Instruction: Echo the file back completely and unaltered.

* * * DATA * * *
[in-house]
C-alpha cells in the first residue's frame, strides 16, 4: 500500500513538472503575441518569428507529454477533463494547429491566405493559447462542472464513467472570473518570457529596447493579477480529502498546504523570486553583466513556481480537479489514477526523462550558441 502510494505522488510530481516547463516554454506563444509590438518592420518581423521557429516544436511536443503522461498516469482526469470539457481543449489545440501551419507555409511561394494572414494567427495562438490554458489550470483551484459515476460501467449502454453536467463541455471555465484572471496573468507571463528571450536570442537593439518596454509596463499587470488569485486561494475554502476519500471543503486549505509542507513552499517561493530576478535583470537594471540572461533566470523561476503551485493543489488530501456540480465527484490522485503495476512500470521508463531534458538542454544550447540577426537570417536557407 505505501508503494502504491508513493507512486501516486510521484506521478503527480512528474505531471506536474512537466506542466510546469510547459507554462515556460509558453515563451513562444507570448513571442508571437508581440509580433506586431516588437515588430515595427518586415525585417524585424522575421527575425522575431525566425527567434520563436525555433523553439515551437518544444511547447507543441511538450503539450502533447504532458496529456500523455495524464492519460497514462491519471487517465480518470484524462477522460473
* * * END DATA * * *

[in-house]
C-alpha cells in the first residue's frame, strides 16, 4: 500500500513538472503575441518569428507529454477533463494547429491566405493559447462542472464513467472570473518570457529596447493579477480529502498546504523570486553583466513556481480537479489514477526523462550558441 502510494505522488510530481516547463516554454506563444509590438518592420518581423521557429516544436511536443503522461498516469482526469470539457481543449489545440501551419507555409511561394494572414494567427495562438490554458489550470483551484459515476460501467449502454453536467463541455471555465484572471496573468507571463528571450536570442537593439518596454509596463499587470488569485486561494475554502476519500471543503486549505509542507513552499517561493530576478535583470537594471540572461533566470523561476503551485493543489488530501456540480465527484490522485503495476512500470521508463531534458538542454544550447540577426537570417536557407 505505501508503494502504491508513493507512486501516486510521484506521478503527480512528474505531471506536474512537466506542466510546469510547459507554462515556460509558453515563451513562444507570448513571442508571437508581440509580433506586431516588437515588430515595427518586415525585417524585424522575421527575425522575431525566425527567434520563436525555433523553439515551437518544444511547447507543441511538450503539450502533447504532458496529456500523455495524464492519460497514462491519471487517465480518470484524462477522460473